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This page last updated 7 March 2004
Anglicans Online last updated 20 August 2000

Letters to AO

EVERY WEEK WE PUBLISH a selection of letters we receive in response to something you've read at Anglicans Online. Stop by and have a look at what other AO readers are thinking.

Alas, we cannot publish every letter we receive. And we won't publish letters that are anonymous, hateful, illiterate, or otherwise in our judgment do not benefit the readers of Anglicans Online. We usually do not publish letters written in response to other letters.

We edit letters to conform with standard AO house style for punctuation, but we do not change, for example, American spelling to conform to English orthography. On occasion we'll gently edit letters that are too verbose in their original form. Email addresses are included when the authors give permission to do so.


Letters from 22 to 29 February 2004

If you'd like to write a letter of your own, click here.

Goats and God's domain

THE PRESEIDENT AND SOME MEMBERS of [the US] Congress are planning on treading where wise men of old dared not go. To legislate who can be loved and who can love. This Dominion has from creation belonged to God and God alone. As a follower of Jesus I must warn all persons of faith that this is blasphemy against Godís Holy Spirit — the unforgivable sin.

Historically, marriage was a means of barter. My daughter (a woman) for your goats, oxen, and some grain. It was a means of institutional slavery. This was the basis of marriage. Some modifications have been made, but still many view it as a modern slavery. The husband (a man) has dominion over his wife (a woman). Many conservative Christians still hold to those views.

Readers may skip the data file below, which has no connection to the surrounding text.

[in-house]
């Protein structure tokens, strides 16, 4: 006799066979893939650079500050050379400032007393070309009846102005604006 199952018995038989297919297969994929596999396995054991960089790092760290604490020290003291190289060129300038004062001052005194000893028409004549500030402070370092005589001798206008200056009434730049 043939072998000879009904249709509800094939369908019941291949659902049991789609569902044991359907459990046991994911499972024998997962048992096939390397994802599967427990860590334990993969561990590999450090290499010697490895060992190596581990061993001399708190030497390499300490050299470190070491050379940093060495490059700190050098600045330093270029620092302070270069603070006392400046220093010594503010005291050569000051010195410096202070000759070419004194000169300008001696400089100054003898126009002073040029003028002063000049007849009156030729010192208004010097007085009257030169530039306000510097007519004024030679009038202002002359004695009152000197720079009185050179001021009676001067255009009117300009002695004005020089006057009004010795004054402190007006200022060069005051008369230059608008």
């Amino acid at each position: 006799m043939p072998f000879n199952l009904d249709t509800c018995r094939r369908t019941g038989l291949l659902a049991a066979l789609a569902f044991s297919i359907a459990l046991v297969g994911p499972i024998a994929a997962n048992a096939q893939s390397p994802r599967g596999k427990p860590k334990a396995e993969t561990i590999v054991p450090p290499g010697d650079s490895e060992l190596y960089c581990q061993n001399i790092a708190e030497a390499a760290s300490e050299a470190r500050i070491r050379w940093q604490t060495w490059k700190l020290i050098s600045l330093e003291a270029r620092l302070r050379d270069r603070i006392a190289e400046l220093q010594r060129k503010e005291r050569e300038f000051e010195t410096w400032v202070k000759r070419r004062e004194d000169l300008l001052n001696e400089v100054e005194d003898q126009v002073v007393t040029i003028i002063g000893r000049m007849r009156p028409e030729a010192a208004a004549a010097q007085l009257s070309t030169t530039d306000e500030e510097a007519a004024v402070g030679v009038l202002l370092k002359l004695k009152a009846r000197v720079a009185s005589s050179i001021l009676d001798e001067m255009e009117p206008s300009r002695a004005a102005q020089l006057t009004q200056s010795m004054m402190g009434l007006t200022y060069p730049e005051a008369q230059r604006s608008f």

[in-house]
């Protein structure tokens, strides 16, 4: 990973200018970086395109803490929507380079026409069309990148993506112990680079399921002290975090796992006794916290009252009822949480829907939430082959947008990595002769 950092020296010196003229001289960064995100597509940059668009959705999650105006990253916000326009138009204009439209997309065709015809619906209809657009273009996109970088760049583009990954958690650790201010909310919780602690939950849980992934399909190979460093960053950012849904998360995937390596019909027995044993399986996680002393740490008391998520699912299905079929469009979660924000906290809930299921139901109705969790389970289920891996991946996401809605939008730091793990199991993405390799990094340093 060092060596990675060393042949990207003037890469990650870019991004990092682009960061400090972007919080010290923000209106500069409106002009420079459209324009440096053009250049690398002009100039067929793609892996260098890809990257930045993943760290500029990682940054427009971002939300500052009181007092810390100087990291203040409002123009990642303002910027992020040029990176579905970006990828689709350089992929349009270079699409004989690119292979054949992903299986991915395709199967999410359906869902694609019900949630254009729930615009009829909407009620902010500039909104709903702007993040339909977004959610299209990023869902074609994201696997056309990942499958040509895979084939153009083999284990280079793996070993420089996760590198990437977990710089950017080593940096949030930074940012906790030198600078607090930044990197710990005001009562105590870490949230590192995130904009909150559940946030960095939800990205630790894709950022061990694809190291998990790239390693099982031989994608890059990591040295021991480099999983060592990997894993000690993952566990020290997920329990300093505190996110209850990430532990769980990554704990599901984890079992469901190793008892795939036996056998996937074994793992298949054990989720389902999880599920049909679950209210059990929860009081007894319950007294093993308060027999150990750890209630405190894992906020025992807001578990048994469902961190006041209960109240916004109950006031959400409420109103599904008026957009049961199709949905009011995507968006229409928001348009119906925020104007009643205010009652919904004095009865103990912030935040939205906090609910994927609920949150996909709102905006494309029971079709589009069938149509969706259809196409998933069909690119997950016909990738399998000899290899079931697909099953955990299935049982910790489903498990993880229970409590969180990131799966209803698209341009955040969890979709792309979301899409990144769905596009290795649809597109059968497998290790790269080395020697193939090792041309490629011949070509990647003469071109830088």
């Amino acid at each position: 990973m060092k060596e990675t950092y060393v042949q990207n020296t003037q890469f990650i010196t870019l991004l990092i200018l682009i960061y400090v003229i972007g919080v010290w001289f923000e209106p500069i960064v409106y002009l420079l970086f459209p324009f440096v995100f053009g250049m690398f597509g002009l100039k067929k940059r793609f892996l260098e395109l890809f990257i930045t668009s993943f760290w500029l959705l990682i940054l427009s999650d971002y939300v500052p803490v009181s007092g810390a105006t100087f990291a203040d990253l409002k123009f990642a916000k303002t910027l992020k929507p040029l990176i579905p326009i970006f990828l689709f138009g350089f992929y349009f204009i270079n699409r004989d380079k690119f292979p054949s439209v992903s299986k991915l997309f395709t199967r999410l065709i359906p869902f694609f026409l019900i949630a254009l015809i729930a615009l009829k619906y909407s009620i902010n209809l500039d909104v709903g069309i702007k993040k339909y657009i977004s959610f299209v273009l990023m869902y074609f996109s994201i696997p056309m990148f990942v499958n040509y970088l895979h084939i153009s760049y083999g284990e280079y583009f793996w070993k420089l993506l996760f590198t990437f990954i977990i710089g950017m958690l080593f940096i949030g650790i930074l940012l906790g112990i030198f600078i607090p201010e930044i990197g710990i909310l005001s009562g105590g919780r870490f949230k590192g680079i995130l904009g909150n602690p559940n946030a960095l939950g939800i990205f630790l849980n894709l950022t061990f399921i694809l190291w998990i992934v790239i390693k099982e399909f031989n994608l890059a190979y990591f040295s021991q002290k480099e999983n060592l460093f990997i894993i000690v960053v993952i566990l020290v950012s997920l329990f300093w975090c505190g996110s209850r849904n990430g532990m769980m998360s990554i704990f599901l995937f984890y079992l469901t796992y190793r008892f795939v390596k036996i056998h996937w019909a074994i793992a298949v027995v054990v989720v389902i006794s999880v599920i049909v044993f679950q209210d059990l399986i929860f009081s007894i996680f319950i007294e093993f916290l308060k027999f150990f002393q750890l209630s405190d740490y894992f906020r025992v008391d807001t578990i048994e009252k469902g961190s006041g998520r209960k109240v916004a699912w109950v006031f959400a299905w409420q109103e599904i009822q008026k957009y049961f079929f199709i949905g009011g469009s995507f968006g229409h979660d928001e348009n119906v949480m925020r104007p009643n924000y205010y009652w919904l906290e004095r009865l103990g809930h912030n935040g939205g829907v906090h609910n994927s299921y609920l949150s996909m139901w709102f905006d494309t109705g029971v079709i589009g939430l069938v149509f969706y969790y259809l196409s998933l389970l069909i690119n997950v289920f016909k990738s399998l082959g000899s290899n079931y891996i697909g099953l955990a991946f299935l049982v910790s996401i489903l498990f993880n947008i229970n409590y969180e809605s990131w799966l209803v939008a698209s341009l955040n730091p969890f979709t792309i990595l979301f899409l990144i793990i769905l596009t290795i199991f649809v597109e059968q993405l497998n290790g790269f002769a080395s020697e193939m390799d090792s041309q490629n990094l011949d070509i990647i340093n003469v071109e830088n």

When it comes to love and loving that is Godís domain. God is Love. Now people, who want to continue in Godís salvation and good grace had better watch what they say and what they do because God is not a respecter of persons and God will not be mocked. Donít quote Bible verses to God because any book, any legal authority, any court do not bind God, not anything touching the earth effects Godís love for ALL Godís children. Argued against this and you stand holding a hammer and nails at Jesusí cross to crucify him again today.

The Holy Sprit is God with us today. Just remember: 'Whom God has joined together — humankind had best put aside'.

My God have mercy on The United States of America for its arrogance to even think of assuming Godís responsibilities.

William A. Flint
St Columb's Episcopal Church
Jackson, Mississippi, USA
williamflint@mac.com
24 February 2004

Words mean what I want them to

I JUST GOT CAUGHT UP ON MY AO READING and as an Anglican blogger, I've gotta take issue with your characterization of blogs.

First, most blogs do not want to "grow up" into "real websites." We're quite happy with being what we are. As most websites are public relations outposts of some group or company and we seek to be ourselves in the online world as much as we are in the physical world, there's little desire for most of us to turn our sites into portals of someone else's agenda.